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Understanding The Royals Current Place In The Baseball Universe

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Following the Royals sweep of the Tigers, I received a Tweet from @markgfitz:

Royals 7-21 vs. 3 AL cellar teams (Minn, Tor, Sea); 52-50 vs. everyone else. Thoughts?

Kind of interesting, no? And this segues nicely with Clark writing about the 12 game losing streak, how we now stand exactly 12 games under .500 at this point and the "ifs" and "buts" that go along.

Just seven wins against teams who aren't that great. Of course, thanks to the three division format, only the Twins are a worse team, winning percentage wise. Although that will certainly change between now and the end of the season. The Mariners are streaking while the Jays have lost Jose Bautista and are sliding into oblivion. And the Twins are the Twins.

Why is this happening?

I didn't see @markgfitz's tweet about cherry-picking teams... It's more about the Royals having some sort of strange psychosis depending on who they play and at a given point of the season.

Bigger picture, the Royals record against teams with a record currently greater than .500 is 36-38. That's the second best mark in the Central, behind only the White Sox. Turn it around and against sub-.500 clubs the Royals are 23-33. Maddening, isn't it?

And it just kind of defies explanation. Maybe some journo or PR type will talk about how the Royals magically elevate their game when playing teams like the Tigers. Because who doesn't want to beat Detroit? And then they'll drop a four game series in Seattle just because it's difficult to get fired up against the Mariners. Whatever. That's a bunch of bunk and we all know it.

Sometimes, strange things happen in baseball. Justin Verlander gets touched for eight runs. Or Luke Hochevar outduels David Price. Or the Royals don't bunt with a runner on second and nobody out. You get the idea.

I'm a believer that at the end of the 162 games, you'll find the true measure of your team. If they lost 90 games, that's what they are: A 72 win team. It doesn't matter if they lost 12 games in a row at some point. And it doesn't matter if they get crushed by the cellar dwellers. They went 72-90. Case closed.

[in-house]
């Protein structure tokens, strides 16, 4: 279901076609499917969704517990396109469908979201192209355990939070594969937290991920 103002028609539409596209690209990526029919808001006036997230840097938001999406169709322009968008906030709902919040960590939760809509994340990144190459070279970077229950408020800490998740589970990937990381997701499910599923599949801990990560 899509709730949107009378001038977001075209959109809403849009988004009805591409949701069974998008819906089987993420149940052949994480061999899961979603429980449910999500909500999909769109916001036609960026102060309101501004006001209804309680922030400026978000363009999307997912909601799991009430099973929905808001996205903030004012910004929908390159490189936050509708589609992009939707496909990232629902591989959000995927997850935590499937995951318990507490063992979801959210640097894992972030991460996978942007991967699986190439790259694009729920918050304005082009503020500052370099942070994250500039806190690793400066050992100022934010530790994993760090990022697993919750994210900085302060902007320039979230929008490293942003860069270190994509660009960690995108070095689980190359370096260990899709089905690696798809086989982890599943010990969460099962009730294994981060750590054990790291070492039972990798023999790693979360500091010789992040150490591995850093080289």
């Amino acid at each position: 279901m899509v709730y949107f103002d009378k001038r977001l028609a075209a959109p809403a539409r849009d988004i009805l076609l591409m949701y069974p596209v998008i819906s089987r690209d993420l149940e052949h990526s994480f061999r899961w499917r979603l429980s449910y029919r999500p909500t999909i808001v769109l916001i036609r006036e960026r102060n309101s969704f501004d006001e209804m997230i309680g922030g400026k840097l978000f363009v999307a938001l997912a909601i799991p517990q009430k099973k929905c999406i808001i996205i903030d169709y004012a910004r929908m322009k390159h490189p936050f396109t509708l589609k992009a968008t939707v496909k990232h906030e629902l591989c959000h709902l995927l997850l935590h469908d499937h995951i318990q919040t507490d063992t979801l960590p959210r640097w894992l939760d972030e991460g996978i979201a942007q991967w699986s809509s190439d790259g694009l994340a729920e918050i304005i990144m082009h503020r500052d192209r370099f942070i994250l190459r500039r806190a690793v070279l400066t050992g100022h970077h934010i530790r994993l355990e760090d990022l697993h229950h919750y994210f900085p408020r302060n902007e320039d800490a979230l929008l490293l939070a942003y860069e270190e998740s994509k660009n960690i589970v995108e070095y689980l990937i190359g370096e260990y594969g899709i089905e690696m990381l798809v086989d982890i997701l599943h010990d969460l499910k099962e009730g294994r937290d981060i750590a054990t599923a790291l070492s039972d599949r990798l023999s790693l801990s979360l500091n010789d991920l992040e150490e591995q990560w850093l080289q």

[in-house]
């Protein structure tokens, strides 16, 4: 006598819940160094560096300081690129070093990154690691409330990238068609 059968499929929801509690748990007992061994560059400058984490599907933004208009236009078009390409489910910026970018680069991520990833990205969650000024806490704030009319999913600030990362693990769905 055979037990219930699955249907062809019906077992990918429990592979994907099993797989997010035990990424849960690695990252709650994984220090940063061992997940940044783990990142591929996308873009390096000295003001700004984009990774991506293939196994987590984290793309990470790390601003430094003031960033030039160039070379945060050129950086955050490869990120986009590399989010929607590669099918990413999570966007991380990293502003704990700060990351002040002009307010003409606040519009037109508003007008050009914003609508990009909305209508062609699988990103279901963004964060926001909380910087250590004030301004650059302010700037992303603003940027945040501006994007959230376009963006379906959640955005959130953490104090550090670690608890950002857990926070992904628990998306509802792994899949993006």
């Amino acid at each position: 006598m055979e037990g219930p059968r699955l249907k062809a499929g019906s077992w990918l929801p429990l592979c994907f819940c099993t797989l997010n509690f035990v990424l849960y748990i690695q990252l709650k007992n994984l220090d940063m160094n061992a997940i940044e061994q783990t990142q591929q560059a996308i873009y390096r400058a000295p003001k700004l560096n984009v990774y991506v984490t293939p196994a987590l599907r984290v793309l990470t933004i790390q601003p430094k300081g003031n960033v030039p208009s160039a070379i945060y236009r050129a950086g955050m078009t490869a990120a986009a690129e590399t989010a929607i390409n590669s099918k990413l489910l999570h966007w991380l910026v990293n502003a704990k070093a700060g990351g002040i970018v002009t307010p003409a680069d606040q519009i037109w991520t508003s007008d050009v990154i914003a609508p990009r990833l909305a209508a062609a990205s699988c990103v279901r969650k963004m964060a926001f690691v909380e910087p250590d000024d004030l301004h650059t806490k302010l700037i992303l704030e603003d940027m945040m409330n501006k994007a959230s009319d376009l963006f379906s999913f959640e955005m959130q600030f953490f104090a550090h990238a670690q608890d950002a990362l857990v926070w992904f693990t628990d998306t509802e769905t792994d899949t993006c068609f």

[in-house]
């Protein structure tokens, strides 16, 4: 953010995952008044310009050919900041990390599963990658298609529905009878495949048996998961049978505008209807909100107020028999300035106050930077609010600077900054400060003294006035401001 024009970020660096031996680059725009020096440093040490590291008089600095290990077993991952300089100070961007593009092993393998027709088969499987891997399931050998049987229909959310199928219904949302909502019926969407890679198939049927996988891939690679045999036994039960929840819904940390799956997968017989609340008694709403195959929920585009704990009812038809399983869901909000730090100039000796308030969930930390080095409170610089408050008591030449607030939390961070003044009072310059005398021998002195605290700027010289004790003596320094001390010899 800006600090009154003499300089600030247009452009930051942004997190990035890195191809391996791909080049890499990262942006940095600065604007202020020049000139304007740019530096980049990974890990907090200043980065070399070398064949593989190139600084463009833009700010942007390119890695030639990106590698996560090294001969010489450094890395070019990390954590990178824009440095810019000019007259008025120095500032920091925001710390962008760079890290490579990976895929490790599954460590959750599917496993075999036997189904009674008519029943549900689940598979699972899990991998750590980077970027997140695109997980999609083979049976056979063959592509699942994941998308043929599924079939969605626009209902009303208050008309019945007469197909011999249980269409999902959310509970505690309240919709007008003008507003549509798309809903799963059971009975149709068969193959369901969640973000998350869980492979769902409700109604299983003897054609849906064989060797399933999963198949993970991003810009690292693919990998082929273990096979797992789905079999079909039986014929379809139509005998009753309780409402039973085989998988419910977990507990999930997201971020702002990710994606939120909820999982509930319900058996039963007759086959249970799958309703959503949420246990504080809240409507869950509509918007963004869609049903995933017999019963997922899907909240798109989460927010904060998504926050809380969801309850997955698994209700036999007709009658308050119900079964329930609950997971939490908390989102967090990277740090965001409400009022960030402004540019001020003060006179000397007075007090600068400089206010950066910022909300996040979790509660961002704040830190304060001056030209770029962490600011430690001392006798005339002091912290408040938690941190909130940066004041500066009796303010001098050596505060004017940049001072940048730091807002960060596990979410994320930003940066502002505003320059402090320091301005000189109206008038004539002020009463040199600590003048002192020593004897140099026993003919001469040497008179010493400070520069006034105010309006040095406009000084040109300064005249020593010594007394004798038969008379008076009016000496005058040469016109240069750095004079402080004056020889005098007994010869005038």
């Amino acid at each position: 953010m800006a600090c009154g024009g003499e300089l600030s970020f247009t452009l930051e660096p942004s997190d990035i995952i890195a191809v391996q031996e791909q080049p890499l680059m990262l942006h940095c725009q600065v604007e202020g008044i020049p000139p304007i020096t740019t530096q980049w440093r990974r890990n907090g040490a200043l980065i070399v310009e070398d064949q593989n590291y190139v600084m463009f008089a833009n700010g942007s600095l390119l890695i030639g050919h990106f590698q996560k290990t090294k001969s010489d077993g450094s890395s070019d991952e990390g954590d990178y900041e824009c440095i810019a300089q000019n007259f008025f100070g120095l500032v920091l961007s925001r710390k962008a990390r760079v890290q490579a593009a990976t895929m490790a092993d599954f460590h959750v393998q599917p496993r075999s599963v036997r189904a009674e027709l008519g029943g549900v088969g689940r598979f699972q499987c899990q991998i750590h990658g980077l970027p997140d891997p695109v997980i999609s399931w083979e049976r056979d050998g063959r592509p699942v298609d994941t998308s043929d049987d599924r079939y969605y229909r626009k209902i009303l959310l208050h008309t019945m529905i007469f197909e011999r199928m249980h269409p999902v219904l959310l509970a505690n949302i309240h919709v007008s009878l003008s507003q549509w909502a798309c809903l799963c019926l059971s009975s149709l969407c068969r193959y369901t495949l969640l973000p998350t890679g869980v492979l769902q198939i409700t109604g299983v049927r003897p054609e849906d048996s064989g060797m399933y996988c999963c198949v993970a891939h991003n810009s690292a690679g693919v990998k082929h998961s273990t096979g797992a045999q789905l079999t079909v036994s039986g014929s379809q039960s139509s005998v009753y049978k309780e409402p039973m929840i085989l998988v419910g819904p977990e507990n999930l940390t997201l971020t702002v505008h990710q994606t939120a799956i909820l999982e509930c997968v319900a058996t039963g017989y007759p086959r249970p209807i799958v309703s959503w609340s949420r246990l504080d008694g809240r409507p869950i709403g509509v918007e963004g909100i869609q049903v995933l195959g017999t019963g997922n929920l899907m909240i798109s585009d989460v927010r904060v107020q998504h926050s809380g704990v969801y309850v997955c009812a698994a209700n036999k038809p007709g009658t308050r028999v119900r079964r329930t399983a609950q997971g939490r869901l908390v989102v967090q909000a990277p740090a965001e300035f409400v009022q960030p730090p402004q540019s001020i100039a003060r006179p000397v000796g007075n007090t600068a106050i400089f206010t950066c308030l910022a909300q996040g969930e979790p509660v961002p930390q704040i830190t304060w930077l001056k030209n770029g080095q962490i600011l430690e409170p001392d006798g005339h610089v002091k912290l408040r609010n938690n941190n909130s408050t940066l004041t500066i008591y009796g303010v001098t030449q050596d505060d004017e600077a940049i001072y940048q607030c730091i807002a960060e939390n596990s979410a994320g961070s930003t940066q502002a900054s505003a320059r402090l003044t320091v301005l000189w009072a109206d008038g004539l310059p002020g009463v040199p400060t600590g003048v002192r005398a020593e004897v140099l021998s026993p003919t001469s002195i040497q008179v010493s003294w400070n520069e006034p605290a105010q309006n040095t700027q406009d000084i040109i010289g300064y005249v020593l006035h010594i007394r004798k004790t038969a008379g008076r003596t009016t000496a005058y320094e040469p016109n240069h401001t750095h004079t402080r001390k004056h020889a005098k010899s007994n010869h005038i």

Look at the Royals home record this season. They dropped their first 10 home games and won just four of their first 17 games covering two home stands. We wrung our collective hands. "Oh, this team is so bad at home. This is awful." Yet since then the Royals have gone 25-20. Now the script is flipped. This is a team to be feared at the K. They take care of business at home. Bam!

The Royals have won 59 games and the Pythag Record puts them at 60 wins. Seems to be within the margin of error. And all of this says the Royals, when the dust settles following game 162, should have a grand total around 74 wins. That is who they are likely to be when October rolls around. And there will still be those who insist on removing the 12 game losing streak... "But if you take away the 12 losses, the Royals would have been above .500!" they will argue. Fine. If you can take away the Royals poor start, I get to remove August where they won 17 games and are 6 games over .500. We can play this game all day... And I bet we end up at a winning percentage around .454.

But we can't do this exercise all day. Not if we are going to fairly evaluate the team and how they finished. As Clark mentioned, plenty of things happened throughout the year, but to one extent or another those sorts of things happen to every team every year. There are injuries, slumps and rotten luck. Some teams get through them, some don't. But as the season winds down, we find the true level of our team.

We can search for reasons the Royals dropped 10 in a row at home to start the season. We can scratch our heads at why the Royals play miserable baseball against bad teams. Sometimes, there are no answers.

To me, that's kind of the beauty of this game.